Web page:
Dickon Quotes in The Secret Garden
Mary had never possessed an animal pet of her own and had always thought she should like no one. So she began to feel a slight interest in Dickon, and as she had never before been interested in any one but herself, it was the dawning of a healthy sentiment.
"I wonder," staring at her reflectively, "what Dickon would think of thee?"
"He wouldn't like me," said Mary in her stiff, cold little way. "No one does."
Martha looked reflective again.
"How does tha' like thysel'?" she inquired, really quite as if she were curious to know.
"Not at all—really," she answered. "But I never thought of that before."
She walked away, slowly thinking. She had begun to like the garden just as she had begun to like the robin and Dickon and Martha's mother. She was beginning to like Martha, too. This seemed a good many people to like—when you were not used to liking.
"Could you keep a secret, if I told you one? It's a great secret. I don't know what I should do if any one found it out. I believe I should die!" She said the last sentence quite fiercely.
Then Mary did a strange thing. She learned forward and asked him a question she had never dreamed of asking any one before. And she tried to ask it in Yorkshire because that was his language, and in India a native was always pleased if you knew his speech.
"Does tha' like me?" she said.
"He's been lying in his room so long and he's always been so afraid of his back that it has made him queer," said Mary. "He knows a good many things out of books but he doesn't know anything else. He says he has been to ill to notice things and he hates going out of doors and hates gardens and gardeners. But he likes to hear about this garden because it is a secret."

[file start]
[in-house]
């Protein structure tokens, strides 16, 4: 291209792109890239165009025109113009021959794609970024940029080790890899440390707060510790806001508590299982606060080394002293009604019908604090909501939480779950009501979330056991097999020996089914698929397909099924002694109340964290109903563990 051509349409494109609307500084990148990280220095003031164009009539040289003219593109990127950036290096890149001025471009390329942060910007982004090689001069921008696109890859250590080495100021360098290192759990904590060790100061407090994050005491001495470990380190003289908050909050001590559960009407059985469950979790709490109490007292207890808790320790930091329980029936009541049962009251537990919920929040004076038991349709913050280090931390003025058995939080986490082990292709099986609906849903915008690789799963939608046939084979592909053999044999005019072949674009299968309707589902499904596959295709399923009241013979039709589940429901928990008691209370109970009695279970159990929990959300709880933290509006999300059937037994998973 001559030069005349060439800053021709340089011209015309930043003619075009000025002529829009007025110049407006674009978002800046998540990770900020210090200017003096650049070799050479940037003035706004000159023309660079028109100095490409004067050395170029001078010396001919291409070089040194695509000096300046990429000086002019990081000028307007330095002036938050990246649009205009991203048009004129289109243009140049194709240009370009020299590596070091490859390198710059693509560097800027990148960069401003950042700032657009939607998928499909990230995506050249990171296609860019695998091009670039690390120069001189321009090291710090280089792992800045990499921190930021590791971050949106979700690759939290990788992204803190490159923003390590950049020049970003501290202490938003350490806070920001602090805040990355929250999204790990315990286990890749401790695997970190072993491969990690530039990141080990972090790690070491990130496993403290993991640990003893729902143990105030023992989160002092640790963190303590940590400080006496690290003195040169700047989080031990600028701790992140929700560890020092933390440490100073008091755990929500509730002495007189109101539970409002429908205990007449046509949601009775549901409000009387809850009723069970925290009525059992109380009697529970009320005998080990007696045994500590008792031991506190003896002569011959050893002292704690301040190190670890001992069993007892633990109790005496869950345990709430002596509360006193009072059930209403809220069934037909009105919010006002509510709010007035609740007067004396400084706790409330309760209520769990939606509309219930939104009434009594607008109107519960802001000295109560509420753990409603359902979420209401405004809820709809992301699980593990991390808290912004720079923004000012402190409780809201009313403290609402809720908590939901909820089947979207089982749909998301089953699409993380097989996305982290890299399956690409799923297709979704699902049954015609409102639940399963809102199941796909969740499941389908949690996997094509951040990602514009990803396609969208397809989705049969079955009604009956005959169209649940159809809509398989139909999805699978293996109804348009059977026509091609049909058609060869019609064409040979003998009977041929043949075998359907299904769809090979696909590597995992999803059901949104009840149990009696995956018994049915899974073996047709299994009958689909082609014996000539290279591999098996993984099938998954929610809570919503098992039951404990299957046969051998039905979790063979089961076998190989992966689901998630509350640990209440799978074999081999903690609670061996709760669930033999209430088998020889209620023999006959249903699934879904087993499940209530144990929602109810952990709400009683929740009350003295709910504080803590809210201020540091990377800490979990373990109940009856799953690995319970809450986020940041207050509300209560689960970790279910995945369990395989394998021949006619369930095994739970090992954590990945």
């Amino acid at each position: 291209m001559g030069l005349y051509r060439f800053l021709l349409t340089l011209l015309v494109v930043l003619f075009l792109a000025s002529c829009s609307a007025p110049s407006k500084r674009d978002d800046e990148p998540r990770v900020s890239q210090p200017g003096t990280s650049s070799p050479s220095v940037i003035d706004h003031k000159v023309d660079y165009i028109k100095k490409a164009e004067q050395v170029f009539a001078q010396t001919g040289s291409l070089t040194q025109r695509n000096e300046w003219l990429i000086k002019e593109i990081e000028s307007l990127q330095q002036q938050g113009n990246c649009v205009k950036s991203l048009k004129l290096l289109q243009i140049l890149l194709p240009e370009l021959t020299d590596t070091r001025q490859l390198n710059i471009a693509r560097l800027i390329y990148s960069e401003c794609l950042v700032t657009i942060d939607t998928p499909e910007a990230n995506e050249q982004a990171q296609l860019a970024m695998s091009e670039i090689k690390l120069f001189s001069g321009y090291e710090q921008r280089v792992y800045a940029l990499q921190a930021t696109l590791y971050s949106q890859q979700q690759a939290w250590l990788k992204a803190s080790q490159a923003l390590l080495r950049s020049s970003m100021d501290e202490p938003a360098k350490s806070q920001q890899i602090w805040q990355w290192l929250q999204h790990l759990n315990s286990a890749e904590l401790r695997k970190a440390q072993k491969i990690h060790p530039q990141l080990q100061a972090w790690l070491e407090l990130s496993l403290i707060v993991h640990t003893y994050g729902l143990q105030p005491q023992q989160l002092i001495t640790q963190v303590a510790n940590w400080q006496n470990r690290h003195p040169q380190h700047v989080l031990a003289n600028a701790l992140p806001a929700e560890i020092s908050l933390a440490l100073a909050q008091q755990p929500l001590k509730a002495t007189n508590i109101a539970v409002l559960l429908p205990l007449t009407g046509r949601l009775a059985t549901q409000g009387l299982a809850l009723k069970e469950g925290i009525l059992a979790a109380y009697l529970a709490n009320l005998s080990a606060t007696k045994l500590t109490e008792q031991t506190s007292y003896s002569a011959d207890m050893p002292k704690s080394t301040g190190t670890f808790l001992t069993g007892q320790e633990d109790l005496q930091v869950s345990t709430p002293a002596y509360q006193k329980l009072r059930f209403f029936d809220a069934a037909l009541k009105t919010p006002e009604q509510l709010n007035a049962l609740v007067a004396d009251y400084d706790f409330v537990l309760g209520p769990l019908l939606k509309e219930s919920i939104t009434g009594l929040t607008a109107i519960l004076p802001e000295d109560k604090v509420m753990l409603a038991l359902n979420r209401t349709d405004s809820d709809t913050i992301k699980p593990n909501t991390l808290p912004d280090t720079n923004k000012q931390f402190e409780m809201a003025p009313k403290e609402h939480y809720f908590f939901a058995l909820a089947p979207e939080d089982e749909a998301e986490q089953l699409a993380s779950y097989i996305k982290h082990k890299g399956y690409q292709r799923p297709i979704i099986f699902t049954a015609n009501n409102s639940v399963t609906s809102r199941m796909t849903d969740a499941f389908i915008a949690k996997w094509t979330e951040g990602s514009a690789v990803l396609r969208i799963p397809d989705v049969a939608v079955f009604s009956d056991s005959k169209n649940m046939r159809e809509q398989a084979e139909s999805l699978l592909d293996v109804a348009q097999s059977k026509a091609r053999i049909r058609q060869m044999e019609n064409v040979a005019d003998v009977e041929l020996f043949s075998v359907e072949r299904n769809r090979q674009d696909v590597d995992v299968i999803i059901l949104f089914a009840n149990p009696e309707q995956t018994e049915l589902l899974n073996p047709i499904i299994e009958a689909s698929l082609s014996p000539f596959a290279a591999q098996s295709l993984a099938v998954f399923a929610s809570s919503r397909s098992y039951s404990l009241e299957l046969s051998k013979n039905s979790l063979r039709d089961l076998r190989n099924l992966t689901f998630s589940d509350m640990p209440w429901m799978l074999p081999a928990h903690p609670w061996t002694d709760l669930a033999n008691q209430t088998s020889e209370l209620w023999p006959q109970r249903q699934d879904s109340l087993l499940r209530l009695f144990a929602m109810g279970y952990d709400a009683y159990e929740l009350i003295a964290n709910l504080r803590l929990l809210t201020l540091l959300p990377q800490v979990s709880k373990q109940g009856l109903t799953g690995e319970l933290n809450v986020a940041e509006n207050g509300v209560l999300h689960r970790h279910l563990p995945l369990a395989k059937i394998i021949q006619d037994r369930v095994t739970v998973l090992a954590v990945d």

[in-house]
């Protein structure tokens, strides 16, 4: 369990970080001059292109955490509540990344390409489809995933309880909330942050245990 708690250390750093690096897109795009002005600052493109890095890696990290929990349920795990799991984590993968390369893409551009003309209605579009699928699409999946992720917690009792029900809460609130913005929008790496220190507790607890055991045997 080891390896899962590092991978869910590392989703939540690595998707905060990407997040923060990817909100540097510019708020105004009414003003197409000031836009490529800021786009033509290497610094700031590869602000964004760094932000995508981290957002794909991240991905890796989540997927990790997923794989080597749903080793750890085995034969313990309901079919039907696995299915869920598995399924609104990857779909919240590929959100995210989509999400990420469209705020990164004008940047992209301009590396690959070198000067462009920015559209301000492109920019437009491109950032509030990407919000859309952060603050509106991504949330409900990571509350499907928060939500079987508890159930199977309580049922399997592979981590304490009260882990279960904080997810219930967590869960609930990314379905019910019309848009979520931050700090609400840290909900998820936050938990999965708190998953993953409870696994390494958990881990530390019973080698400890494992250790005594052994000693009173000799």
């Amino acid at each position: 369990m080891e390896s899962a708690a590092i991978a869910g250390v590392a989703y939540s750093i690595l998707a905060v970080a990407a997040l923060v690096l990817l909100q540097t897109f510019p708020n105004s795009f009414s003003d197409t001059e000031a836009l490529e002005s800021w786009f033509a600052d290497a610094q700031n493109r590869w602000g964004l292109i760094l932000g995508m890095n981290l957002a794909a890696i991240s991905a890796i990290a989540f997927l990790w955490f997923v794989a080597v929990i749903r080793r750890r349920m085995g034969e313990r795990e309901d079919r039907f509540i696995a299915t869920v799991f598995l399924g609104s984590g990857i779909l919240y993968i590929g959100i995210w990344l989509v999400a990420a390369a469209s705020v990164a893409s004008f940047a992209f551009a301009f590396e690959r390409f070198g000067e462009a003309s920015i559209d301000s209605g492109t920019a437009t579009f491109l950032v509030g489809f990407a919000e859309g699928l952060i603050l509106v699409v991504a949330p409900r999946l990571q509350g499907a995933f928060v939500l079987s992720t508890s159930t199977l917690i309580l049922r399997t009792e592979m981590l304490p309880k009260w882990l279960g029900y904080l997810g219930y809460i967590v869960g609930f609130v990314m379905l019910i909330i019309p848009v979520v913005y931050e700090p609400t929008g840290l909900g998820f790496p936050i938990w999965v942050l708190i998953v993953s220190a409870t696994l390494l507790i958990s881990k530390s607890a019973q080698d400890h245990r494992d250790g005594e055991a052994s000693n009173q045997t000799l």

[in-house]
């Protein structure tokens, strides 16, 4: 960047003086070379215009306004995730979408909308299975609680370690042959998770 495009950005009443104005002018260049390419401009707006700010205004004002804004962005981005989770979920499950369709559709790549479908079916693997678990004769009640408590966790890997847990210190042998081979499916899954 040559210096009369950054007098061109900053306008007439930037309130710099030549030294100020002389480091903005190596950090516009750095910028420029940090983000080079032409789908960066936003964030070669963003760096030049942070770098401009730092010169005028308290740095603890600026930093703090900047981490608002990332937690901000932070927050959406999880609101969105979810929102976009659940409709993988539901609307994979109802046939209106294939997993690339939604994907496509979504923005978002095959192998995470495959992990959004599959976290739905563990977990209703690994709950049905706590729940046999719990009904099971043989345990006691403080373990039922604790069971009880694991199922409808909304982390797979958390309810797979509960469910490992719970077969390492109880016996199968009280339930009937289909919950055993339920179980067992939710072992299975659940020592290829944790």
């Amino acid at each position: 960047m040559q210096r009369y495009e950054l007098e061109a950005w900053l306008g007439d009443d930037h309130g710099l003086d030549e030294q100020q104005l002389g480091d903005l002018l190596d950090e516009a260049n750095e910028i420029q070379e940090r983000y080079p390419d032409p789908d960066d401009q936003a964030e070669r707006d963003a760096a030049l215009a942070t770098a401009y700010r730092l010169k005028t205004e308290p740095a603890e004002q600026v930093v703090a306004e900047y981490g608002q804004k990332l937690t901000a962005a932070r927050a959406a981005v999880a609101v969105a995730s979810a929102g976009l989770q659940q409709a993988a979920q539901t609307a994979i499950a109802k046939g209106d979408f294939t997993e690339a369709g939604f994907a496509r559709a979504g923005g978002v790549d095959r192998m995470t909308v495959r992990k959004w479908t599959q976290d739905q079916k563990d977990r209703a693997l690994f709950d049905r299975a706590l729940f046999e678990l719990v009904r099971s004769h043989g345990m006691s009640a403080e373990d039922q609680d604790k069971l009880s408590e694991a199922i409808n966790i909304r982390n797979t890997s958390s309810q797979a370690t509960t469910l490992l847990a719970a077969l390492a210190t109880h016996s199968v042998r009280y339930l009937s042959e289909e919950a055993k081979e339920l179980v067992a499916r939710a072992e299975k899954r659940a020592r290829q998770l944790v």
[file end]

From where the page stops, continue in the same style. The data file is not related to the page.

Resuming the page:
"You'll get plenty of fresh air, won't you?" said Mary.
"I'm going to get nothing else," he answered. "I've seen the spring now and I'm going to see the summer. I'm going to see everything grow here. I'm going to grow here myself."
And this was not half of the Magic. The fact that he had really once stood on his feet had set Colin thinking tremendously and when Mary told him of the spell she had worked he was excited and approved of it greatly. He talked of it constantly.
"Of course there must be lots of Magic in the world," he said wisely one day, "but people don't know what it is like or how to make it. Perhaps the beginning is just to say nice things are going to happen until you make them happen. I am going to try and experiment."
"You are just what I—what I wanted," he said. "I wish you were my mother—as well as Dickon's!"
All at once Susan Sowerby bent down and drew him with her warm arms close against the bosom under the blue cloak—as if he had been Dickon's brother. The quick mist swept over her eyes.
"Eh! Dear lad!" she said. "Thy own mother's in this 'ere very garden, I do believe. She couldna' keep out of it. Thy father mun come back to thee—he mun!"